1. American Airpowerand the Military Services
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Bureaucracy may be boring, but it matters for policy. The modern state has grown into a vast collection of bureaucratic institutions, each tasked with certain critical jobs.1 Inside and outside the state, individuals, interest groups, and bureaucratic organizations strive against one another for...
2. Air Force Independence and Air Force Culture
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The U.S. Air Force was born in a cauldron of organizational infighting. As detailed in later chapters, the RAF and USAF fought bitter battles for independence against their parent services. This chapter studies the organizational culture that emerged from that long struggle, especially in...
3. Airpower, Morality, and Lawfare
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Any critique of airpower and independent air forces must take seriously the argument that airpower constitutes an inhumane, and possibly illegal, approach to fighting war. Surely, the introduction of moral issues to questions of war fighting and international politics is fraught with difficulty...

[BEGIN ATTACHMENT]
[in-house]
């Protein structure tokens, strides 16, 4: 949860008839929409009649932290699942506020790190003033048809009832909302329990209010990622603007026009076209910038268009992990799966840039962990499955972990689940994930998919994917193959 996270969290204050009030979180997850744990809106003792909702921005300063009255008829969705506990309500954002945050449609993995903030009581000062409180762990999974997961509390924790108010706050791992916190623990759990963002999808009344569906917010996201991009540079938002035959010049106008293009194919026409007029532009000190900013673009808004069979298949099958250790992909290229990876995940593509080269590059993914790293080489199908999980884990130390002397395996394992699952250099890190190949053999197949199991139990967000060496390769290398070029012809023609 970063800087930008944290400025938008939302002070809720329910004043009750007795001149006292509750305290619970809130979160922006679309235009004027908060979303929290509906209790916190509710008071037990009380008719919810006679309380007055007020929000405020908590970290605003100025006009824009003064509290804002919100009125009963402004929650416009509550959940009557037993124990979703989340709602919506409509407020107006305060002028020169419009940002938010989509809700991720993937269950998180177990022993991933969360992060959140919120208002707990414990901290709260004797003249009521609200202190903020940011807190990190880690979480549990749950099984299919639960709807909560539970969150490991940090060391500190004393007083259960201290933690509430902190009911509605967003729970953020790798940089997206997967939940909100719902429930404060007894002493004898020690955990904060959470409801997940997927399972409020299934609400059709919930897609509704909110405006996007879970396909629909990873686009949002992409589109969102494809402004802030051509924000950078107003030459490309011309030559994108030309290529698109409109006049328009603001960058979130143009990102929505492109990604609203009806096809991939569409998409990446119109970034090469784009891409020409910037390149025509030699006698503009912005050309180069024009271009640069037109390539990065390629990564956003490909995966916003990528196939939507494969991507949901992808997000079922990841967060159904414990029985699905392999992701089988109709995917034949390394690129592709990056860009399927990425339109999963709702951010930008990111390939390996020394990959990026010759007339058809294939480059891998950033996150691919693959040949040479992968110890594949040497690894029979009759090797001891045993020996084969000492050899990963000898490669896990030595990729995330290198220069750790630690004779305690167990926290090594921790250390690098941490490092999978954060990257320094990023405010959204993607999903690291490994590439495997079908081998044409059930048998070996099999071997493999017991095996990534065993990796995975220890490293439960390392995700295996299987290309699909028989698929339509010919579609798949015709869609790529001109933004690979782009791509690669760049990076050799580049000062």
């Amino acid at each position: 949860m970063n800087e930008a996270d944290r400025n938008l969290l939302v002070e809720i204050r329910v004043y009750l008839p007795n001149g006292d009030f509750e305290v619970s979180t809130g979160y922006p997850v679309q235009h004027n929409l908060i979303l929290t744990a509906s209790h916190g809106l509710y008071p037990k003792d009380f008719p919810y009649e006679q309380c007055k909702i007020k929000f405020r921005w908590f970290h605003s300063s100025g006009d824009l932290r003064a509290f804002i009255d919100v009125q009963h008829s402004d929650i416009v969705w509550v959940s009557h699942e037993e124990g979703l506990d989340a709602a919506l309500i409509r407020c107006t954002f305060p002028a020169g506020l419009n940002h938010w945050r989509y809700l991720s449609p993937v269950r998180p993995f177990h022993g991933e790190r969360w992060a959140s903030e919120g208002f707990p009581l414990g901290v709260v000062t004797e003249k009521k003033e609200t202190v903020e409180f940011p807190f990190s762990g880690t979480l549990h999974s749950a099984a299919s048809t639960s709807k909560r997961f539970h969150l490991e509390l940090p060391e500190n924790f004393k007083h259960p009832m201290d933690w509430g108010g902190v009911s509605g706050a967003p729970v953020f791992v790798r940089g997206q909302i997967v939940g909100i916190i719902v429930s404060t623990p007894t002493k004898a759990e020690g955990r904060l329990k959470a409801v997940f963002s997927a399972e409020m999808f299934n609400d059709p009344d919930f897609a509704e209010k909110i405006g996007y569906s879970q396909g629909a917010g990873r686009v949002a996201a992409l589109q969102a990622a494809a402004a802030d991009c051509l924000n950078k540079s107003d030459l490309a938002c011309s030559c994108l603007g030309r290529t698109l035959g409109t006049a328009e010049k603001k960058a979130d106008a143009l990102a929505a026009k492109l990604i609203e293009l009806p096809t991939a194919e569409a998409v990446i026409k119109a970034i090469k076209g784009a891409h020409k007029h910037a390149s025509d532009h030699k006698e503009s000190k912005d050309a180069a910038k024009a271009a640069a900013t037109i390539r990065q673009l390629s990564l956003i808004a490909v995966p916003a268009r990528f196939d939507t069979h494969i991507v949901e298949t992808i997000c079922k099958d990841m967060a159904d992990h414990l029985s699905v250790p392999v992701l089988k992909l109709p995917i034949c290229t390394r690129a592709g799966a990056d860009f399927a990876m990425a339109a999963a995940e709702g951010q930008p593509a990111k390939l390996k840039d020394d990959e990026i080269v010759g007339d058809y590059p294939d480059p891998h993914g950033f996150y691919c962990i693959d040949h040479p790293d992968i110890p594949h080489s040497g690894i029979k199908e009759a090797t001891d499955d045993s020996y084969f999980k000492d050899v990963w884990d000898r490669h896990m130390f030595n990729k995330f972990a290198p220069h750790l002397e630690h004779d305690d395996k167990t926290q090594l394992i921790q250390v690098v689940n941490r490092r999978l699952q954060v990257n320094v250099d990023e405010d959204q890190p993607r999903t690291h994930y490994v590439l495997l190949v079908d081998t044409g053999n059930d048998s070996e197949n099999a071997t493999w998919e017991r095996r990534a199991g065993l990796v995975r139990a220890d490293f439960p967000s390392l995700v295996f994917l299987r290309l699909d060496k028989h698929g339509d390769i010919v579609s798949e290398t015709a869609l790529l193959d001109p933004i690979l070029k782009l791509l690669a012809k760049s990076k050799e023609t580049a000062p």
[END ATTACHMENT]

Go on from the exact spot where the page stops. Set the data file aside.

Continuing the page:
4. The Struggle for the RAF and the Roots of American Airpower
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The stories of the Royal Air Force and the U.S. Air Force are inextricable from one another. This and the next chapter weave these stories together, highlighting how in each service the quest for independence drove theorization of strategic bombing, and how strategic bombing theory provided...
5. From Army Air Service to Air Force
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The U.S. Air Force did not win its freedom until 1947, after fighting the two major conventional wars of the twentieth century. The theoretical debates over airpower during the first half of the twentieth century played out in the United States against the backdrop of an institutional struggle...
6. American Airpower in the Era of Limited War
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For defensible reasons, the early USAF focused on what it believed was the greatest threat, nuclear war. Unfortunately, the USAF found itself, in Korea and Vietnam, engaged in limited conflicts that it had not prepared for. The experience of operating under these limitations proved transformational...